Coronavirus outbreak: Thai doctors use cocktail of HIV and anti-flu drugs to treat patients 'successfully'
This is not the cure, but the patient's condition has vastly improved, say experts. From testing positive for 10 days under our care, after applying this combination of medicine, the test result became negative within 48 hours, say doctors
A 71-year-old patient infected with the Wuhan coronavirus has shown signs of recovery after Thailand doctors treated her with a concoction of drugs: an antiviral and two HIV drugs.
The latest lab test showed that there is no trace of the virus in the patient's respiratory system, officials said during a press conference.
"This is not a cure, but the patient's condition has vastly improved. From testing positive for 10 days under our care, after applying this combination of medicine, the test result became negative within 48 hours," Dr. Kriangska Atipornwanich, a lung specialist at Rajavithi Hospital, told reporters.
“The outlook is good but we still have to do more study to determine that this can be a standard treatment," he added.
Thailand confirmed 19 cases of the Wuhan coronavirus, eight have recovered while 11 are still being treated. A majority of them were Chinese visitors. However, recently, the country recorded its first human-to-human transmission.
A team of doctors tested three patients, including the 71-year-old woman — with the two HIV medicines — lopinavir and ritonavir — and one anti-flu medication named oseltamivir.
One patient developed a rash and had to be dropped from the trial. While the woman recovered, another patient is still being treated.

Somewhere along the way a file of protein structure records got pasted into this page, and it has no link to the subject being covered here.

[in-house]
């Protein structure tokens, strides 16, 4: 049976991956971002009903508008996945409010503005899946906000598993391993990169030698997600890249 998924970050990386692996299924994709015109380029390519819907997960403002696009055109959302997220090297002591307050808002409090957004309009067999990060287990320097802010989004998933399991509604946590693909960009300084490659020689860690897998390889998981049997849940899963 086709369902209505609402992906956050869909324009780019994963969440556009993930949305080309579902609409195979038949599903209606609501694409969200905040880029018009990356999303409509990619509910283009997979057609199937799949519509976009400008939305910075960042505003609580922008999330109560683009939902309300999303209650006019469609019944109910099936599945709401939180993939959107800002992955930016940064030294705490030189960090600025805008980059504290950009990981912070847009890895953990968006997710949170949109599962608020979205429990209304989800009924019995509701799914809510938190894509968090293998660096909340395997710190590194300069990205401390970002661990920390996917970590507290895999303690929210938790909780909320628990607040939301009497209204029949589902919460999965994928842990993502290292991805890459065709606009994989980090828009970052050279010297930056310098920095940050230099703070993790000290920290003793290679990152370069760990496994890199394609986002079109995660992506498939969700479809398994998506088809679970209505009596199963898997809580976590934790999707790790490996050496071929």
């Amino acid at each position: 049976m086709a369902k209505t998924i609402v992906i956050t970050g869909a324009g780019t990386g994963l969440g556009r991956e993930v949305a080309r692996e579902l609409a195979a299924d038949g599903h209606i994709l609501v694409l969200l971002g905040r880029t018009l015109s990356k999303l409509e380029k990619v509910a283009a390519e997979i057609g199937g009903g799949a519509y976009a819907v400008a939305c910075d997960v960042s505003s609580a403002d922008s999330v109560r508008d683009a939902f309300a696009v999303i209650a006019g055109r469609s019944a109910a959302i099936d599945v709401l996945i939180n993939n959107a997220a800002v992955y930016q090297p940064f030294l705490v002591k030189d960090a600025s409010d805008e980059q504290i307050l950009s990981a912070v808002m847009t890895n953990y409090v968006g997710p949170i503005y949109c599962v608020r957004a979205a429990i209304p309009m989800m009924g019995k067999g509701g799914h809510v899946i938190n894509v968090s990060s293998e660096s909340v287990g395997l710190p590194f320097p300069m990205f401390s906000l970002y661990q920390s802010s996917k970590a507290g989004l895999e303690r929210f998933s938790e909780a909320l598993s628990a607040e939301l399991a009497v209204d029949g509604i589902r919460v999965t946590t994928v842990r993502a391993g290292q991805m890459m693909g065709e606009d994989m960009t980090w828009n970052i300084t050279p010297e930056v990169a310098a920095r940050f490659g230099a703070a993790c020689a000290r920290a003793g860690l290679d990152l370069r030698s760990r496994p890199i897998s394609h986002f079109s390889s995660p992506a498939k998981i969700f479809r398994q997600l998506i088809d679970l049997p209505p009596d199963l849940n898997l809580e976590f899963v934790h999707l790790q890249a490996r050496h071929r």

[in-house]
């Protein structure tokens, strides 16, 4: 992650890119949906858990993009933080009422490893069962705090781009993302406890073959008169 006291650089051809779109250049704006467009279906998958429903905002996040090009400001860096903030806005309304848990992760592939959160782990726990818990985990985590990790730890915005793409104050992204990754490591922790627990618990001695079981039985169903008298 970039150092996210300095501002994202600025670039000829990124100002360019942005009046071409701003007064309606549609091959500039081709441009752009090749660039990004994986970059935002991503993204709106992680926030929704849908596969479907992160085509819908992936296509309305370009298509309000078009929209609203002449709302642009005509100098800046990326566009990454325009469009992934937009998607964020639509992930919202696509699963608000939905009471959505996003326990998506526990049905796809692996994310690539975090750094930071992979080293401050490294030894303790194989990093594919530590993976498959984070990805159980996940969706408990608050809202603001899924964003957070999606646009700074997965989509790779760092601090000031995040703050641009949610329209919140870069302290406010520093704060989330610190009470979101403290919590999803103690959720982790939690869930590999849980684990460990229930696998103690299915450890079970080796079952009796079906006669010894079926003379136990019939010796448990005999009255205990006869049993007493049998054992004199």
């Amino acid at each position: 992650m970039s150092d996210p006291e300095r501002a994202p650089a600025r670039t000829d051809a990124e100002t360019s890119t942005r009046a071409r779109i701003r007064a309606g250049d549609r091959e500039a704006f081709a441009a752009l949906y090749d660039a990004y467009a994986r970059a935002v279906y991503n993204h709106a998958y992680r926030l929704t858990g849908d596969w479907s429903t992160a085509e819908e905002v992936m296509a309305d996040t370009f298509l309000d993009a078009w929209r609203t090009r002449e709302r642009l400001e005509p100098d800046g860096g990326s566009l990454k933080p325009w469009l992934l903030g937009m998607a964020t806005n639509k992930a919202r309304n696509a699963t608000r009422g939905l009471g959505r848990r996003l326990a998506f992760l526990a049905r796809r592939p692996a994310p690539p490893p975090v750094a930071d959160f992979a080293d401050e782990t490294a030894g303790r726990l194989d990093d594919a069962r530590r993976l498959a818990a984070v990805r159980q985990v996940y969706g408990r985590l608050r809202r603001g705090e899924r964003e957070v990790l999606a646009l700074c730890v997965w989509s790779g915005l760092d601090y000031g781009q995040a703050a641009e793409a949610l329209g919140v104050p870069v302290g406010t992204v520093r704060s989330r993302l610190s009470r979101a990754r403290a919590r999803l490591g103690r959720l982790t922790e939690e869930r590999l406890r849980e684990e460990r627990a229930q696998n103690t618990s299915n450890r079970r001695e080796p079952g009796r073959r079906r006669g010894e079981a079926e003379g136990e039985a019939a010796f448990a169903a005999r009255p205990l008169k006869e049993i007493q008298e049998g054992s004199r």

"After poor lab tests for 10 days, the test finally turned positive after 48 hours of administering the medications. The treatment, as well as the recovery, is fast," Atipornwanich explained.
However, this is not the first time doctors have used HIV drugs to treat coronavirus. In China, doctors have already been using HIV drugs for this purpose, say doctors.
The doctors decided to add the antiflu drug to the cocktail based on earlier research. The study suggested that the drug helped some patients infected with the Middle East respiratory syndrome, another type of coronavirus.
As there was no standard procedure yet, the doctors tried a new combination of drugs: one of the doctors increased the dose of antiflu medicine Oseltamivir, Somsak Akkslim, director-general of the Medical Services Department, said.
The team has reported their findings to a journal and they plan to use this cocktail of drugs on additional patients.
The health ministry will meet on Monday, February 3, to discuss the future of this treatment. "Initially we will apply this approach only to severe cases," Akkslim said.